In one of those fine ironies that seen to flourish in periods of governmental transition, a leading candidate for the California Supreme Court Seat that would be vacated by President Reagan's nominee for deputy secretary of state is none other than former president Carter's deputy secretary of state.
Justice William P. Clark, nominated last week for the No. 2 spot at the State Department, could be replaced by Warren Christopher, a Californian who had strong support in the state even before his role in the release of the U.S. hostages made him a minor American hero.
It is also within the realm of possibility that a second vacancy on the California Supreme Court, created two weeks ago by the death of Justice Wiley Manuel, could be filled by Carter's education secretary, Shirley Huftstedler, who was a judge on the 9th U.S. Circuit Court of Appeals in California before joining the Carter administration. Among her supporters is Sen. Alan Cranston (D-Calif).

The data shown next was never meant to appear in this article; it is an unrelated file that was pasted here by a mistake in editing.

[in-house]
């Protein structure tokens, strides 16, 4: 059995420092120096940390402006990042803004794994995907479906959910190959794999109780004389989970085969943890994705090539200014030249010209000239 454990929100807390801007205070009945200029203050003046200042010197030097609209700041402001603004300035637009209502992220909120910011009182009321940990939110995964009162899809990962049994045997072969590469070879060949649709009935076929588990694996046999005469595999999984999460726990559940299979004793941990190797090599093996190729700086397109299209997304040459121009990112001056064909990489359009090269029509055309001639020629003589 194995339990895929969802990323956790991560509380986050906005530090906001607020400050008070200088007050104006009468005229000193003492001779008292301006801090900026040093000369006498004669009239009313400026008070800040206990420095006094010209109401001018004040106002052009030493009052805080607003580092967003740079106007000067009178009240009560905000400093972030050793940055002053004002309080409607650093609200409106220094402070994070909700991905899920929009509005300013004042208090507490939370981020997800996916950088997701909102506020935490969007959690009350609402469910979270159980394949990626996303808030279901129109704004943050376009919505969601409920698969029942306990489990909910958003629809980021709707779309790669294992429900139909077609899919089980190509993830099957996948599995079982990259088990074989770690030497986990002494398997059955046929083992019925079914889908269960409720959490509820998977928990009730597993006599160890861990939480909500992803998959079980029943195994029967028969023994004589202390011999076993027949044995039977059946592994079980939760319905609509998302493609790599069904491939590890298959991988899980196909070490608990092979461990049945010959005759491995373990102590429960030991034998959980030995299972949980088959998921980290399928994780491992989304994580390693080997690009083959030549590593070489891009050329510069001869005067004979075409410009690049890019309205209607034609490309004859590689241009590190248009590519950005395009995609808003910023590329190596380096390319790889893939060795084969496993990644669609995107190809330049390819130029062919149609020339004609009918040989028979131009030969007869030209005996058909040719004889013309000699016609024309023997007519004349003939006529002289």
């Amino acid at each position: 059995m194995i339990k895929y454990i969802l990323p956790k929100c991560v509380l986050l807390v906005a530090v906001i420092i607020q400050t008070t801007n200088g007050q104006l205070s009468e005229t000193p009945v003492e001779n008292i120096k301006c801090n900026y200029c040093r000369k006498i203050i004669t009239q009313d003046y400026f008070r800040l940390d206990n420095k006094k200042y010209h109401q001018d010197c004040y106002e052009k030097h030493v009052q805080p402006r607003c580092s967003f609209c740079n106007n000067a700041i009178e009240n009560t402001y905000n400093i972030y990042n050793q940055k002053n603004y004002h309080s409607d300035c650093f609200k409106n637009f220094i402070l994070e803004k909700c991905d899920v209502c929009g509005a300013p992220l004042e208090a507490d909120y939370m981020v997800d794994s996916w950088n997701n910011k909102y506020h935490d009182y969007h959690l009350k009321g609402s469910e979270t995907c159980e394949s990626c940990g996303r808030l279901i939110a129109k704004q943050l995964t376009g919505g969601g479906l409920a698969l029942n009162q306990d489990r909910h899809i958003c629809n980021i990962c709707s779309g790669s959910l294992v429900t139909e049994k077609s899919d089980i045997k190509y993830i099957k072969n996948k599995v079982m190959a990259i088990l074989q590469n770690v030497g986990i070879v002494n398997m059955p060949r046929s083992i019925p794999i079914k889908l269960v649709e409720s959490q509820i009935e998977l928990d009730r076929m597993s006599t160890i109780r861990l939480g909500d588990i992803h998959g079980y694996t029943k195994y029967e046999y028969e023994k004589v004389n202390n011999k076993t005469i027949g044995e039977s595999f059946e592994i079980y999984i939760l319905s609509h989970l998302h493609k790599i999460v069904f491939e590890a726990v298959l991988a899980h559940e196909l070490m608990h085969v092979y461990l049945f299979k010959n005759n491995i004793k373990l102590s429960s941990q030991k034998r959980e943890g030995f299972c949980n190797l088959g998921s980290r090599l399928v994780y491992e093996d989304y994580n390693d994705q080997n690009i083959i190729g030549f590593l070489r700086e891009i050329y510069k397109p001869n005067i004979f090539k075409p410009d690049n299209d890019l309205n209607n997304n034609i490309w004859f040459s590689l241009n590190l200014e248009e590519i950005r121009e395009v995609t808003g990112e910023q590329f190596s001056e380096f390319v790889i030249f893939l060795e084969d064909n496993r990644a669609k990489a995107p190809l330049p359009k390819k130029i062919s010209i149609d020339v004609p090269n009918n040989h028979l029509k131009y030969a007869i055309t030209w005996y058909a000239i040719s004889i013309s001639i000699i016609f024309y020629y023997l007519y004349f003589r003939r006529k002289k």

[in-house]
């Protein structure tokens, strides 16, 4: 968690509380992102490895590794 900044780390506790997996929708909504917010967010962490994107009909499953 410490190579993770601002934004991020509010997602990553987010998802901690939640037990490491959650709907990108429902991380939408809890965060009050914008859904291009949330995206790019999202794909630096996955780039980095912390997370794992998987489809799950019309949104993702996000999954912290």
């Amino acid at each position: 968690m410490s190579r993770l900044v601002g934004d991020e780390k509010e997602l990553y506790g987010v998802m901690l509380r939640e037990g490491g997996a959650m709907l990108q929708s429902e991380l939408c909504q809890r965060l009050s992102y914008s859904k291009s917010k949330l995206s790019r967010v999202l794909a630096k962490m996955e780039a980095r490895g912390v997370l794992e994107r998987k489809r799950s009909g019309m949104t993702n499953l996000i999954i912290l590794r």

Both Christoper and Hufstedler are considered good bets for appointment to the court by Gov. Edmund G. (Jerry) Brown Jr., despite comments from Lt. Gov. Mike Curb that he believed Reagan had "taken a number of steps" to ensure Clark would be replaced with a conservative.
In any case, the two vacancies offer Brown the chance to appoint a majority of the seven-member court. Chief justice Rose Bird and Justice Frank Newman are his appointees. Justices Mathew Tobriner and Stanley Mosk were appointed by his father, former governor Edmund G. (Pat) Brown Sr., and Justice Frank Richardson was appointed by Reagan.